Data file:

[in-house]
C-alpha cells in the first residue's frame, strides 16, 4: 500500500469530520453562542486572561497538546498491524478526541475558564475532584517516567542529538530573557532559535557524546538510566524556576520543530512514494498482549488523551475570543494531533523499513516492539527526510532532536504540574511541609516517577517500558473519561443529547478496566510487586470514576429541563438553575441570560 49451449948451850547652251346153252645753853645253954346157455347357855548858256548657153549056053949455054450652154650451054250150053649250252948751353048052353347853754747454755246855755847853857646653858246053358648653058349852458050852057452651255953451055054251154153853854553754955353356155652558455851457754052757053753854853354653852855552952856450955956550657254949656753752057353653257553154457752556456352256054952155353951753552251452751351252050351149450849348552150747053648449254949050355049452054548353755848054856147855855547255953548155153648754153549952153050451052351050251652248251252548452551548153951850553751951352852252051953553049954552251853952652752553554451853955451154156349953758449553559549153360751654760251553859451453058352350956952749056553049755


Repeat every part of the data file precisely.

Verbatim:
[in-house]
C-alpha cells in the first residue's frame, strides 16, 4: 500500500469530520453562542486572561497538546498491524478526541475558564475532584517516567542529538530573557532559535557524546538510566524556576520543530512514494498482549488523551475570543494531533523499513516492539527526510532532536504540574511541609516517577517500558473519561443529547478496566510487586470514576429541563438553575441570560 49451449948451850547652251346153252645753853645253954346157455347357855548858256548657153549056053949455054450652154650451054250150053649250252948751353048052353347853754747454755246855755847853857646653858246053358648653058349852458050852057452651255953451055054251154153853854553754955353356155652558455851457754052757053753854853354653852855552952856450955956550657254949656753752057353653257553154457752556456352256054952155353951753552251452751351252050351149450849348552150747053648449254949050355049452054548353755848054856147855855547255953548155153648754153549952153050451052351050251652248251252548452551548153951850553751951352852252051953553049954552251853952652752553554451853955451154156349953758449553559549153360751654760251553859451453058352350956952749056553049755